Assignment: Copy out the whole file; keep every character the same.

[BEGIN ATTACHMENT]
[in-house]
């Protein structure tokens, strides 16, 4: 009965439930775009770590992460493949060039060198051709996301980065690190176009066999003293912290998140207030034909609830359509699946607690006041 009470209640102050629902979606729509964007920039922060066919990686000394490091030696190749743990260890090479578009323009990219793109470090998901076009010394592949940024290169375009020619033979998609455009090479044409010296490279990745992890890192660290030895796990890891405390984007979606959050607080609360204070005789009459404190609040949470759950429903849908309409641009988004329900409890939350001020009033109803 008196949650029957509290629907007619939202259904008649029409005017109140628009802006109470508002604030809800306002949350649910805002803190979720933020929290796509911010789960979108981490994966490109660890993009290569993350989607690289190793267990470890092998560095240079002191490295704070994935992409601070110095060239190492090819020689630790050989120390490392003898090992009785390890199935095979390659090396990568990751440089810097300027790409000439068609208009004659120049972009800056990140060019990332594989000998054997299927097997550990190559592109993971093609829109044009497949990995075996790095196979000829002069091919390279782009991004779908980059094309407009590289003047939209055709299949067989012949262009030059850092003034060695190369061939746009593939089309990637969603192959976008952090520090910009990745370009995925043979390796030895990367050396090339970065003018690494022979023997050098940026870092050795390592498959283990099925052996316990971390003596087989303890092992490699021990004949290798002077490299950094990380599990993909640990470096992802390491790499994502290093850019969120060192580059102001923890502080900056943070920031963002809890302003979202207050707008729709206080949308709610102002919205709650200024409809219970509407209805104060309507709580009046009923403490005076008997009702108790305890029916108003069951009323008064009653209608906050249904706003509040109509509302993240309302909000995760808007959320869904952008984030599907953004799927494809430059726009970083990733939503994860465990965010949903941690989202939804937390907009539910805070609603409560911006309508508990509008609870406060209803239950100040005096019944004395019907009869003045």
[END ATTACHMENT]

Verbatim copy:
[in-house]
């Protein structure tokens, strides 16, 4: 009965439930775009770590992460493949060039060198051709996301980065690190176009066999003293912290998140207030034909609830359509699946607690006041 009470209640102050629902979606729509964007920039922060066919990686000394490091030696190749743990260890090479578009323009990219793109470090998901076009010394592949940024290169375009020619033979998609455009090479044409010296490279990745992890890192660290030895796990890891405390984007979606959050607080609360204070005789009459404190609040949470759950429903849908309409641009988004329900409890939350001020009033109803 008196949650029957509290629907007619939202259904008649029409005017109140628009802006109470508002604030809800306002949350649910805002803190979720933020929290796509911010789960979108981490994966490109660890993009290569993350989607690289190793267990470890092998560095240079002191490295704070994935992409601070110095060239190492090819020689630790050989120390490392003898090992009785390890199935095979390659090396990568990751440089810097300027790409000439068609208009004659120049972009800056990140060019990332594989000998054997299927097997550990190559592109993971093609829109044009497949990995075996790095196979000829002069091919390279782009991004779908980059094309407009590289003047939209055709299949067989012949262009030059850092003034060695190369061939746009593939089309990637969603192959976008952090520090910009990745370009995925043979390796030895990367050396090339970065003018690494022979023997050098940026870092050795390592498959283990099925052996316990971390003596087989303890092992490699021990004949290798002077490299950094990380599990993909640990470096992802390491790499994502290093850019969120060192580059102001923890502080900056943070920031963002809890302003979202207050707008729709206080949308709610102002919205709650200024409809219970509407209805104060309507709580009046009923403490005076008997009702108790305890029916108003069951009323008064009653209608906050249904706003509040109509509302993240309302909000995760808007959320869904952008984030599907953004799927494809430059726009970083990733939503994860465990965010949903941690989202939804937390907009539910805070609603409560911006309508508990509008609870406060209803239950100040005096019944004395019907009869003045």